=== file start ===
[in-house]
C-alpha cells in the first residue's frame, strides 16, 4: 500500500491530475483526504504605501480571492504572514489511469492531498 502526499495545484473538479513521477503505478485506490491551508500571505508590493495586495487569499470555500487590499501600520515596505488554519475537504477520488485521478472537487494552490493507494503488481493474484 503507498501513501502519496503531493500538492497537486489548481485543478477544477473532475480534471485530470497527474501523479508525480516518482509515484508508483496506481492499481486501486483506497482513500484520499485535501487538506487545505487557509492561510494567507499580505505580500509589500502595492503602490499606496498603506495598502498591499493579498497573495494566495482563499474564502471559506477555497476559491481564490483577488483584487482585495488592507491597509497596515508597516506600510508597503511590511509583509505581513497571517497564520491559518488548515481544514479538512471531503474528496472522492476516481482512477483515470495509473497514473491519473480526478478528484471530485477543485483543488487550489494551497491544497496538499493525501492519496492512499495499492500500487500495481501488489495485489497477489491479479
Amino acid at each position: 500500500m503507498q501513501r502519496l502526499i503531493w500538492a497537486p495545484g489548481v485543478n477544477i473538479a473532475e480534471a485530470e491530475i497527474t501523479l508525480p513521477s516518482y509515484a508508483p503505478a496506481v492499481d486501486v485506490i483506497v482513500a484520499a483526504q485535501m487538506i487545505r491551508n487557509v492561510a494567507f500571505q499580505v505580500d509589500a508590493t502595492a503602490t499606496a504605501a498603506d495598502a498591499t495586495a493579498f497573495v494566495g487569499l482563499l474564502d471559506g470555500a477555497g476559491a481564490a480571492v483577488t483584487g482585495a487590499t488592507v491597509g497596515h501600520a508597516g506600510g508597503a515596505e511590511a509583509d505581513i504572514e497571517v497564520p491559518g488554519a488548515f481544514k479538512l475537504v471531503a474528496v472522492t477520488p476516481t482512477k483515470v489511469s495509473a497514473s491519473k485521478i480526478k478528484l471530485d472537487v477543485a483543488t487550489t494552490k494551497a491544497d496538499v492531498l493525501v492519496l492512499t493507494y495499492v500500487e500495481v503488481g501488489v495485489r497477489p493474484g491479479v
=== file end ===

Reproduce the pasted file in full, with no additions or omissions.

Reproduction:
[in-house]
C-alpha cells in the first residue's frame, strides 16, 4: 500500500491530475483526504504605501480571492504572514489511469492531498 502526499495545484473538479513521477503505478485506490491551508500571505508590493495586495487569499470555500487590499501600520515596505488554519475537504477520488485521478472537487494552490493507494503488481493474484 503507498501513501502519496503531493500538492497537486489548481485543478477544477473532475480534471485530470497527474501523479508525480516518482509515484508508483496506481492499481486501486483506497482513500484520499485535501487538506487545505487557509492561510494567507499580505505580500509589500502595492503602490499606496498603506495598502498591499493579498497573495494566495482563499474564502471559506477555497476559491481564490483577488483584487482585495488592507491597509497596515508597516506600510508597503511590511509583509505581513497571517497564520491559518488548515481544514479538512471531503474528496472522492476516481482512477483515470495509473497514473491519473480526478478528484471530485477543485483543488487550489494551497491544497496538499493525501492519496492512499495499492500500487500495481501488489495485489497477489491479479
Amino acid at each position: 500500500m503507498q501513501r502519496l502526499i503531493w500538492a497537486p495545484g489548481v485543478n477544477i473538479a473532475e480534471a485530470e491530475i497527474t501523479l508525480p513521477s516518482y509515484a508508483p503505478a496506481v492499481d486501486v485506490i483506497v482513500a484520499a483526504q485535501m487538506i487545505r491551508n487557509v492561510a494567507f500571505q499580505v505580500d509589500a508590493t502595492a503602490t499606496a504605501a498603506d495598502a498591499t495586495a493579498f497573495v494566495g487569499l482563499l474564502d471559506g470555500a477555497g476559491a481564490a480571492v483577488t483584487g482585495a487590499t488592507v491597509g497596515h501600520a508597516g506600510g508597503a515596505e511590511a509583509d505581513i504572514e497571517v497564520p491559518g488554519a488548515f481544514k479538512l475537504v471531503a474528496v472522492t477520488p476516481t482512477k483515470v489511469s495509473a497514473s491519473k485521478i480526478k478528484l471530485d472537487v477543485a483543488t487550489t494552490k494551497a491544497d496538499v492531498l493525501v492519496l492512499t493507494y495499492v500500487e500495481v503488481g501488489v495485489r497477489p493474484g491479479v